There are certain triggers when individuals make a decision to use an advisor. Most of these are life-milestone related. For example, a married couple just had a baby, an individual retires, a spouse loses a loved one, etc. The problem is that it can be hard to know when prospects are hitting these milestones. Sudden market downturns are in a different category of triggers; unlike life milestone triggers, advisors know when market corrections are taking place, for all target markets, all at the same time.
Do not let this opportunity slip away
If growth has been a business objective, recent news and events dictate it is time to work overtime. Advisors are often their own bosses, especially RIAs, so it is really up to them to seize this opportunity, probably when many are planning on going on summer vacations.
Here are four tactics to consider using now:
1. Pick up the phone. It seems obvious to contact clients, but because not all advisors follow through on this, it is listed as the most important activity. Make individual calls out to all clients and solidify a strong relationship that will last for years. If calls come in, do not let them go to voicemail. Make them a top priority. If clients take it upon themselves to reach out, there is a heightened concern there that needs to be addressed.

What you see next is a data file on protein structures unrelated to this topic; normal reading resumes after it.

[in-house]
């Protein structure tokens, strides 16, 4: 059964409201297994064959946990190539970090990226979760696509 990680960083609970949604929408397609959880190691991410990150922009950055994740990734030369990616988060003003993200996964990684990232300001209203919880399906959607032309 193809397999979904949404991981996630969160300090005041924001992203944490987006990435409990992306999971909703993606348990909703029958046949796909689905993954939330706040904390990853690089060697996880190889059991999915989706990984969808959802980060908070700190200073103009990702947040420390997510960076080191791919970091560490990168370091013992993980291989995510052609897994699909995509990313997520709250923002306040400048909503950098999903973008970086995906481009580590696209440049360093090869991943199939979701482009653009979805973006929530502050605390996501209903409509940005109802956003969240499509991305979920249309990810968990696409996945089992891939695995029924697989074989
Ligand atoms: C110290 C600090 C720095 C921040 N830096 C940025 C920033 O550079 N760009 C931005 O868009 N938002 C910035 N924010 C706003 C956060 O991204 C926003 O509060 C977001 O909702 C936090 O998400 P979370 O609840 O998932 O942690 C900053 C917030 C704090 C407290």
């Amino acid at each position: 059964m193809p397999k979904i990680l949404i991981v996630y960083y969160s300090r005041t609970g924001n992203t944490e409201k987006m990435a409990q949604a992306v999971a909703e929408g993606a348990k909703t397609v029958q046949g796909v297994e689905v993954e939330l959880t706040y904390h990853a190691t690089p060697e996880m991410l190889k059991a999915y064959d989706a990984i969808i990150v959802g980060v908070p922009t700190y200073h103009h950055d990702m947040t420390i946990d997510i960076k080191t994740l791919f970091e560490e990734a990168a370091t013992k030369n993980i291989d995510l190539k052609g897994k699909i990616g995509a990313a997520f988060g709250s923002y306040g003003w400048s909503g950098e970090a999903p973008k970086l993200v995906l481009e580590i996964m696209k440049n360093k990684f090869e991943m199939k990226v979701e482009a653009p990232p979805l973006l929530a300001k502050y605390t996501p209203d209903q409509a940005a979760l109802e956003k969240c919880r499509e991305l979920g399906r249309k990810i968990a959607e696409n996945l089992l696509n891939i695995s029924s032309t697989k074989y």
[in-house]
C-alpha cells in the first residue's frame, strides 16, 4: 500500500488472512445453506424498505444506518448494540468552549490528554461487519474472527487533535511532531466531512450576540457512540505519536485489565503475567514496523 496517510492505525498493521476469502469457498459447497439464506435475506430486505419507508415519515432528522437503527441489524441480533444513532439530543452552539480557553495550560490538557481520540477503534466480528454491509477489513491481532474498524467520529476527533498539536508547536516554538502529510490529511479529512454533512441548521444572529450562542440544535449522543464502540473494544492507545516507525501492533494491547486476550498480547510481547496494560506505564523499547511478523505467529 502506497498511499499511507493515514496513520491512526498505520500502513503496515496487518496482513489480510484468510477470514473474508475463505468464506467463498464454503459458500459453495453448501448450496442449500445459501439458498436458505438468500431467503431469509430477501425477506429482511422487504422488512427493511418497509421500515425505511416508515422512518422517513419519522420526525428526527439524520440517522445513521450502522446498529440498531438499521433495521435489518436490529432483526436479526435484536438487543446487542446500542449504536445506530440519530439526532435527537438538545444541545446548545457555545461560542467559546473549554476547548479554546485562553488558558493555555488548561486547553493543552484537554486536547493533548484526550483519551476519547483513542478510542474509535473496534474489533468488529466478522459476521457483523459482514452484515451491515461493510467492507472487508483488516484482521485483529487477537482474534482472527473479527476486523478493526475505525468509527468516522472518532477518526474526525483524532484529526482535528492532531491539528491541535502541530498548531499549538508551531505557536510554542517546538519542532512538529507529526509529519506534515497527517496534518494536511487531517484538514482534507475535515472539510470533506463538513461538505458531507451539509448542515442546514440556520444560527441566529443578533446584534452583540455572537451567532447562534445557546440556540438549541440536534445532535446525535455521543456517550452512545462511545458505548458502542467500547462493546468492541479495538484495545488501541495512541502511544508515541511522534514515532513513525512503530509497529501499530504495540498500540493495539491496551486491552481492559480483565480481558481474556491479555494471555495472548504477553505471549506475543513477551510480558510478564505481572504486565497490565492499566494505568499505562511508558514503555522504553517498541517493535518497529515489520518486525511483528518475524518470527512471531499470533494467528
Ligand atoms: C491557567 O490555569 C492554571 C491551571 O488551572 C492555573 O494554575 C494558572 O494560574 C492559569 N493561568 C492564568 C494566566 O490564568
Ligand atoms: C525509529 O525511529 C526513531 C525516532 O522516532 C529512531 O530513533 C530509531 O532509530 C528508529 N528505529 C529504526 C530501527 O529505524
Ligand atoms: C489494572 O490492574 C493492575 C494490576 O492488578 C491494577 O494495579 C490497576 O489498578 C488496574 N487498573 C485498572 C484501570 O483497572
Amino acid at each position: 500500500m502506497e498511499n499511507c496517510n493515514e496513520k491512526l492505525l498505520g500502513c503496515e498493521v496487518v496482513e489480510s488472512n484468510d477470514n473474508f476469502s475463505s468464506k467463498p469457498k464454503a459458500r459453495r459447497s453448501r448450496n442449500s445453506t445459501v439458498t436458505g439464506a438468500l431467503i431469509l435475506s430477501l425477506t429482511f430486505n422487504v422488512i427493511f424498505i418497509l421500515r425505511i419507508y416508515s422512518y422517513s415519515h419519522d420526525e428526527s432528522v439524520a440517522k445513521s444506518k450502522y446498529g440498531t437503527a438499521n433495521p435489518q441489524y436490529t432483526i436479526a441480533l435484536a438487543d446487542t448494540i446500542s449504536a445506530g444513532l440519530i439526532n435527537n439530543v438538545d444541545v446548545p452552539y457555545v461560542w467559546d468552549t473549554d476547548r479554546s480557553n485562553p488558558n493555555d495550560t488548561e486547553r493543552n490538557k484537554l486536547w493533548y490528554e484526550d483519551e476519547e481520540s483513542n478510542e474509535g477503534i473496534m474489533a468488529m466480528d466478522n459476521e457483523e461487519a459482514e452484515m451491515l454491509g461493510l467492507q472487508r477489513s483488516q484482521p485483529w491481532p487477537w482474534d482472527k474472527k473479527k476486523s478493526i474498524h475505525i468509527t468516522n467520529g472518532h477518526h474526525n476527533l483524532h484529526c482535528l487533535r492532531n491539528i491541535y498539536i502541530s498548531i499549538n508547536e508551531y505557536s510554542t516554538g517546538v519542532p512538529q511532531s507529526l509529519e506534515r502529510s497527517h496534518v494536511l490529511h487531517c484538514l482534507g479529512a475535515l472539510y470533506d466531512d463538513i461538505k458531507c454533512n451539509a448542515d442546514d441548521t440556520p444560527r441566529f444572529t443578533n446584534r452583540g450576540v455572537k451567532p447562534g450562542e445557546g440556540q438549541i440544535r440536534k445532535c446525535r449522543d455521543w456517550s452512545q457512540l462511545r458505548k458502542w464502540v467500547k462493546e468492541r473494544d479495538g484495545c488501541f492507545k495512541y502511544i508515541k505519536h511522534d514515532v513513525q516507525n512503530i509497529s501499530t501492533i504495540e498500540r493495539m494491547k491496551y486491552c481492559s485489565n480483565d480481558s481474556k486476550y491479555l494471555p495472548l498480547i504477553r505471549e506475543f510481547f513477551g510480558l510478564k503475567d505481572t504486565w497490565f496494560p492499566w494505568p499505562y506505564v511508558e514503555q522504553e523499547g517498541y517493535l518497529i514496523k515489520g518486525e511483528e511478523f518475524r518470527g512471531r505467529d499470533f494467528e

2. Send out e-mails. Whether it be an email that is copied and pasted over and over or an e-newsletter that gets blasted to all clients, send out what is known when it is known. RIAs have an advantage here, as they seem to be able to jump through compliance hoops faster. Use a service like Constant Contact and track who opens the emails. There is usually a correlation in the level of overall client panic and email open rates.